Apple delays non-U.S. iPad sales

Apple shares jump on news that the tablet computer is selling so well that Apple is running out of supply.

By Charley Blaine Apr 14, 2010 12:04PM
Steve Jobs holding Apple's new tablet, 'iPad' (© Kimberly 
White/Reuters/Landov)The iPad is getting to be embarrassing.

Apple (AAPL) said today that demand for the tablet computer is "far higher" than it expected. So, the company said it has to delay the device’s introduction outside the U.S. by a month.

The stock, naturally enough, moved higher. At 11:50 a.m. ET, the stock was at $245.39, up 1.2%. It had reached $245.75, its highest price since going public in 1980. The stock has jumped nearly 214% since bottoming on Jan. 20, 2009. 

The company said it has shipped more than 500,000 iPads during the first week and expects demand to exceed its supply for the next several weeks. Apple postponed the device’s international debut until the end of May.

Initial sales signal CEO Steve Jobs may be succeeding in building a new product group at Apple between smart phones and laptop computers. The delay outside the U.S. may not hurt Apple because there is a dearth of competing products, analyst Charlie Wolf of Needham & Co. told Bloomberg News.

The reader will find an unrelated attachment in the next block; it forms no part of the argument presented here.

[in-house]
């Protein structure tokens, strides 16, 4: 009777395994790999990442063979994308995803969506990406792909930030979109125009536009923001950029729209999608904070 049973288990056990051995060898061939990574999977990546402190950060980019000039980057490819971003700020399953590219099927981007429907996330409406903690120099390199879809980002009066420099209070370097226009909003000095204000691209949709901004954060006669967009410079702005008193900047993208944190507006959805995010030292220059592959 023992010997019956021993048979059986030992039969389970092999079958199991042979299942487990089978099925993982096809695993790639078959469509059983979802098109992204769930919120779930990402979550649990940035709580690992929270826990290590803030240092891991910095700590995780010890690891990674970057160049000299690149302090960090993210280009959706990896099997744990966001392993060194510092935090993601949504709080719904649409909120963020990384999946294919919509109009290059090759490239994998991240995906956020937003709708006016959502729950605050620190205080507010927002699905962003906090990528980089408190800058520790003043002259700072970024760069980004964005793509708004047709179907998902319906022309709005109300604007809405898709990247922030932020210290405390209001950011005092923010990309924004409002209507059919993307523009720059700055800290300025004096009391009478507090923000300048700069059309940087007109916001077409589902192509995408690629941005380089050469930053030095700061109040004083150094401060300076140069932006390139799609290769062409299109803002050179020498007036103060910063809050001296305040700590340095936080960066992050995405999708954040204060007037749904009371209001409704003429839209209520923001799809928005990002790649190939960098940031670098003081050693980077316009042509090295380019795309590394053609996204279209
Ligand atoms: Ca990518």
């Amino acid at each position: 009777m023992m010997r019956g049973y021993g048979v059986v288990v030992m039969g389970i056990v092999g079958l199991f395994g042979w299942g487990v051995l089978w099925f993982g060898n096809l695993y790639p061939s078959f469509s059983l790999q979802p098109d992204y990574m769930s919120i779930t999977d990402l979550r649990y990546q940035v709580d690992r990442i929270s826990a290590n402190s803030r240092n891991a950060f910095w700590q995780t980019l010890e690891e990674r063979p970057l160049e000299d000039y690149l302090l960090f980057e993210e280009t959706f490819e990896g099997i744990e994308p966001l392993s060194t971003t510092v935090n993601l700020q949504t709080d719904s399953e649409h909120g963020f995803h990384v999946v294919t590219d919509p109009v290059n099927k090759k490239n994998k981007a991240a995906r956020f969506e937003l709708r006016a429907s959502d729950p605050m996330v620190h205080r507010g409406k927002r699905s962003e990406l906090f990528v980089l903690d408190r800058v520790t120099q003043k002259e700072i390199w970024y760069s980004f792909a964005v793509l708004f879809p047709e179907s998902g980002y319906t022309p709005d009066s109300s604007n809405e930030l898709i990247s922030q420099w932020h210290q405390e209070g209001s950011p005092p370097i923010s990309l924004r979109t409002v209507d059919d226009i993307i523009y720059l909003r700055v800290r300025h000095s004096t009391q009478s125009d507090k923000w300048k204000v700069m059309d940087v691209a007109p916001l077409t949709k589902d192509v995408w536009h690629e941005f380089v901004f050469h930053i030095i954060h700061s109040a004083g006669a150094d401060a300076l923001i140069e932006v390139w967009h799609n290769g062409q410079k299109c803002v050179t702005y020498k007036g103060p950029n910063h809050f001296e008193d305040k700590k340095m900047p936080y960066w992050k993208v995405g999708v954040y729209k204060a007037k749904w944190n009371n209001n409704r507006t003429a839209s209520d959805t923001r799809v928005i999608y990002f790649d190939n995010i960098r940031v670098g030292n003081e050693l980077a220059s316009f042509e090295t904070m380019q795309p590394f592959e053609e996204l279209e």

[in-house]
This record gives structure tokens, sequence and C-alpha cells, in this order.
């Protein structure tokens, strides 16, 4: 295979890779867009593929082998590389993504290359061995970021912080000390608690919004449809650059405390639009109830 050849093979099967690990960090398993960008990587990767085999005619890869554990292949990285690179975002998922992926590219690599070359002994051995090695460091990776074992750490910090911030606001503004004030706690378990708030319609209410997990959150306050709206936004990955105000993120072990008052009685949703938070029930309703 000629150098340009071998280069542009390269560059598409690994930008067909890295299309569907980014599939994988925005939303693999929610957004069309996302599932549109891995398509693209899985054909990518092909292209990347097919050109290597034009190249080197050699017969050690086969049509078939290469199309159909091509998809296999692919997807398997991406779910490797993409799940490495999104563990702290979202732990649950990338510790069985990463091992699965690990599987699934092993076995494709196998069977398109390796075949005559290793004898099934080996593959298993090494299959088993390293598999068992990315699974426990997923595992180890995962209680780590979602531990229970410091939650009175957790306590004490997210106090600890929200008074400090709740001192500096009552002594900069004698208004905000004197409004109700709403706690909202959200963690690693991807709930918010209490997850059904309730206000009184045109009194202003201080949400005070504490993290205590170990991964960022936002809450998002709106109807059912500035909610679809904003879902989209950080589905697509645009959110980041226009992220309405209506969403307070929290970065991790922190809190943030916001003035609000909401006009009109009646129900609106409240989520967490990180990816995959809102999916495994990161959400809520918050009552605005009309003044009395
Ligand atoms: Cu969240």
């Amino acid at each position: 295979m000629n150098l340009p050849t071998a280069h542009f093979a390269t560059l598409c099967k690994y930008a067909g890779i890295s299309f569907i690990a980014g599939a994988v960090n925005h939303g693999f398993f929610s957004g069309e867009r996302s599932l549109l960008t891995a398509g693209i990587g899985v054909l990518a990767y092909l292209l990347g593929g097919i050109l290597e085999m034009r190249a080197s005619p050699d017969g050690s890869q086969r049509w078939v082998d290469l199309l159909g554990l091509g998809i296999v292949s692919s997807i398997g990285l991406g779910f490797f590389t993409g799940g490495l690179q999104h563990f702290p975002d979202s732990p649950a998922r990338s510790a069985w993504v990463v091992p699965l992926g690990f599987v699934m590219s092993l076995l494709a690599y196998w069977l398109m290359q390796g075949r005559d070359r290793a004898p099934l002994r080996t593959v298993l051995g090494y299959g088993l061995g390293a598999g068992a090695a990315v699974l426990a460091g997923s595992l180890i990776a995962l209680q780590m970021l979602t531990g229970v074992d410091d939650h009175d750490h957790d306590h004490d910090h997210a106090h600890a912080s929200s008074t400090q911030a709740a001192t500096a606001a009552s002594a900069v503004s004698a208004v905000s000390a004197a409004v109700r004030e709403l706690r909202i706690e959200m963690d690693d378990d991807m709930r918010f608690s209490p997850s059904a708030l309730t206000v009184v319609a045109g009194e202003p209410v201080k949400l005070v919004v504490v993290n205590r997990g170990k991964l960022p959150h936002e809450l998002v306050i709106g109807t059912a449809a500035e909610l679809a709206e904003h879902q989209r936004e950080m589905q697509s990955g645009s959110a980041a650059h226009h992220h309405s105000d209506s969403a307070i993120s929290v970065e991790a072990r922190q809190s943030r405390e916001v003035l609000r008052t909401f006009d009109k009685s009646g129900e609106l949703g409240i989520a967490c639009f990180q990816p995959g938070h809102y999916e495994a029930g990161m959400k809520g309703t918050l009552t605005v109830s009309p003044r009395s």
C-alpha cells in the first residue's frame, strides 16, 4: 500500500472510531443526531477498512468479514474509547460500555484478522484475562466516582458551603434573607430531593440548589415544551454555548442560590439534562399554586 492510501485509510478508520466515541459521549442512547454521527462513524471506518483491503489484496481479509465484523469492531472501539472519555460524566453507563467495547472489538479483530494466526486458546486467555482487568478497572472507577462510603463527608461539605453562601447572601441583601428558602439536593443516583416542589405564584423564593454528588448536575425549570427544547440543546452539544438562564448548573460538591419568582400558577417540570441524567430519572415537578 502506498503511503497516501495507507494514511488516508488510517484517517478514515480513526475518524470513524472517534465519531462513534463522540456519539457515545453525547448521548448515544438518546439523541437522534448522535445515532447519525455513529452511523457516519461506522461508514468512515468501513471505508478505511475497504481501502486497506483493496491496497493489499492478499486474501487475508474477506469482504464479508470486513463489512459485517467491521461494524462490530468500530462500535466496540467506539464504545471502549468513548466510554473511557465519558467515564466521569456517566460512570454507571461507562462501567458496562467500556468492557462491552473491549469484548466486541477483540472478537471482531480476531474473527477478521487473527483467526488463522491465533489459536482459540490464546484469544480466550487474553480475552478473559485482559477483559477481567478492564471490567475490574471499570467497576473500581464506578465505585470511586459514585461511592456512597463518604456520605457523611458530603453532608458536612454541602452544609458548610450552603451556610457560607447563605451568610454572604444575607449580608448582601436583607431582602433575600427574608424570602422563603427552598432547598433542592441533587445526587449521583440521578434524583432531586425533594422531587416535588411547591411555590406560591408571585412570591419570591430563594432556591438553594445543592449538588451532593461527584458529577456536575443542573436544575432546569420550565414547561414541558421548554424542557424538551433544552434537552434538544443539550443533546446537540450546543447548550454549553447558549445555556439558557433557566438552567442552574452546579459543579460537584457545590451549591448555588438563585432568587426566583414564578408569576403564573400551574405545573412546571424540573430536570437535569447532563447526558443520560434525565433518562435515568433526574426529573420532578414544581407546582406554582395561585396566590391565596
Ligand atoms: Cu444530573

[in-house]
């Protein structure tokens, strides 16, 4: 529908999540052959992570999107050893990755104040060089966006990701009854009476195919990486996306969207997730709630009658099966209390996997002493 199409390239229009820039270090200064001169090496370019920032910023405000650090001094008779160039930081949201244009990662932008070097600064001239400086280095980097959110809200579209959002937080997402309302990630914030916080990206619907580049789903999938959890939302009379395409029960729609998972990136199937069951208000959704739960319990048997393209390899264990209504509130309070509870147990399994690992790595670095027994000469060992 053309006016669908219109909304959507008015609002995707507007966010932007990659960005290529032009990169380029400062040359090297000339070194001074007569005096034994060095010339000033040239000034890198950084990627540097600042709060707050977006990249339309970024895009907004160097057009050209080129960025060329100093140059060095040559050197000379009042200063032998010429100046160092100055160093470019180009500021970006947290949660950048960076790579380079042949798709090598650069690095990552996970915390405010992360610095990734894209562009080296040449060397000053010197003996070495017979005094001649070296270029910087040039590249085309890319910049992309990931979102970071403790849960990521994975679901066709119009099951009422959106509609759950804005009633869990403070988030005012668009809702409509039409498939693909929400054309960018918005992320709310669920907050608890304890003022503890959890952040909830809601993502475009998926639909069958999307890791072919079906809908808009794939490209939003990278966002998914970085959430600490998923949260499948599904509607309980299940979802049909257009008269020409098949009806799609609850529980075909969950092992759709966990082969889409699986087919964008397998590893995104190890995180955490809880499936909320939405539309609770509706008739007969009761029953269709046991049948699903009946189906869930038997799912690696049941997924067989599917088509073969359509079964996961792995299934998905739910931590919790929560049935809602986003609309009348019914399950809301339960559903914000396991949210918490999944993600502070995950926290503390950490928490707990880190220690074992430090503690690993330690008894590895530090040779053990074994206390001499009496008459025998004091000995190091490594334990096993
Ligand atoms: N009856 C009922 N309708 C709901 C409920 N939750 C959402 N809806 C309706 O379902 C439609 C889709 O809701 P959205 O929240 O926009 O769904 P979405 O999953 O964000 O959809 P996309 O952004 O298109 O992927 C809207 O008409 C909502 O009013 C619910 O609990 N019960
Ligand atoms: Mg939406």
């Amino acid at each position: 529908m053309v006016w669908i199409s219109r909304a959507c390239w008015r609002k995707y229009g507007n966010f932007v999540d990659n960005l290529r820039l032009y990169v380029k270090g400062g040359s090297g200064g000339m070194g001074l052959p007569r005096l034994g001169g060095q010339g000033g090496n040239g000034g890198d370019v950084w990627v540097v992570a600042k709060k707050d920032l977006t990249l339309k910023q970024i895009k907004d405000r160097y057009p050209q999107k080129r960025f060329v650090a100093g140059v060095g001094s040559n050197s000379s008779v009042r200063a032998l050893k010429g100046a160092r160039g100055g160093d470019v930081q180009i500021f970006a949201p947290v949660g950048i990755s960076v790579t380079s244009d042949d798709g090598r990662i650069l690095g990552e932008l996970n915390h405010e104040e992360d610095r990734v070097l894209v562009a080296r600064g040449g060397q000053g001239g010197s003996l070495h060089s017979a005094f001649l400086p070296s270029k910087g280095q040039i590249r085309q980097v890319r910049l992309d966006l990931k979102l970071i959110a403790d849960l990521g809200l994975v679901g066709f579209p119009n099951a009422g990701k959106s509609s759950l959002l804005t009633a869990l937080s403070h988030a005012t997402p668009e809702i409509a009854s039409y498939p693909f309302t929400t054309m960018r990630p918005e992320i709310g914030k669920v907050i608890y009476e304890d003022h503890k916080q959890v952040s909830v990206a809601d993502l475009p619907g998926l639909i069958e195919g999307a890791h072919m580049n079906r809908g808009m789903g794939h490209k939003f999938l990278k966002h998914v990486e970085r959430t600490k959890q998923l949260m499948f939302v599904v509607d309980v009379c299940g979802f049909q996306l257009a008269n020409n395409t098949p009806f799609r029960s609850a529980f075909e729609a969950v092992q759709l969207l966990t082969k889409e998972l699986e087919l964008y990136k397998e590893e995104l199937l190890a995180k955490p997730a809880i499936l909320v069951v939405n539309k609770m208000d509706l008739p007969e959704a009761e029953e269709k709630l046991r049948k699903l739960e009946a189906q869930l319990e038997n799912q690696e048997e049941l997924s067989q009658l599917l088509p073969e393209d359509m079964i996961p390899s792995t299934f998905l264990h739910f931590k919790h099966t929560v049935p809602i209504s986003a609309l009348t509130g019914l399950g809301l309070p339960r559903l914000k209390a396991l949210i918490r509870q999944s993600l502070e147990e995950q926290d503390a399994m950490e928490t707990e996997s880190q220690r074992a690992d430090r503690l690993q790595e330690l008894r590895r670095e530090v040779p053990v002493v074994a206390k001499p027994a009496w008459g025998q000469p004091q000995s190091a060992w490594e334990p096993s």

"You should never underestimate how Steve Jobs sees where the computing market is going," Wolf said. He rates the stock a buy and owns it himself. "It may be a modest disappointment for Europe and the other countries, but it’s in no way going to damage iPad sales." Apple

Wolf had forecast sales of as many as 300,000 iPads for the first weekend and 1.25 million for the quarter ending in June.

The iPad went on sale April 3 in the U.S. and drew crowds to stores across the country, rivaling the frenzy seen when the iPhone was introduced in 2007. Apple said it sold more than 300,000 iPads on the first day.

The iPad is sold out at some stores, UBS analyst Maynard Um said in a note today. He added that his estimate of 1.2 million iPads shipped this quarter is probably conservative. Early sales suggest demand may be sustained beyond the initial rush of buyers Apple sees when it releases a device, Wolf said.
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